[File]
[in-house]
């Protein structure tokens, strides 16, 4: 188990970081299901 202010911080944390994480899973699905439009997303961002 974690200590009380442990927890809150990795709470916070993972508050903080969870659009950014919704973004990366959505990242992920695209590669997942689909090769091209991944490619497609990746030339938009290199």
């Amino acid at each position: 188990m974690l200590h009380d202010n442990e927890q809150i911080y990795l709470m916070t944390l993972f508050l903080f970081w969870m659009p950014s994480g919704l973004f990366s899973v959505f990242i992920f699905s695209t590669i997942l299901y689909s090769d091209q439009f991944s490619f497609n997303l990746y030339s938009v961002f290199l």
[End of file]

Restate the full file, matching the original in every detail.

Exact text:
[in-house]
């Protein structure tokens, strides 16, 4: 188990970081299901 202010911080944390994480899973699905439009997303961002 974690200590009380442990927890809150990795709470916070993972508050903080969870659009950014919704973004990366959505990242992920695209590669997942689909090769091209991944490619497609990746030339938009290199």
């Amino acid at each position: 188990m974690l200590h009380d202010n442990e927890q809150i911080y990795l709470m916070t944390l993972f508050l903080f970081w969870m659009p950014s994480g919704l973004f990366s899973v959505f990242i992920f699905s695209t590669i997942l299901y689909s090769d091209q439009f991944s490619f497609n997303l990746y030339s938009v961002f290199l």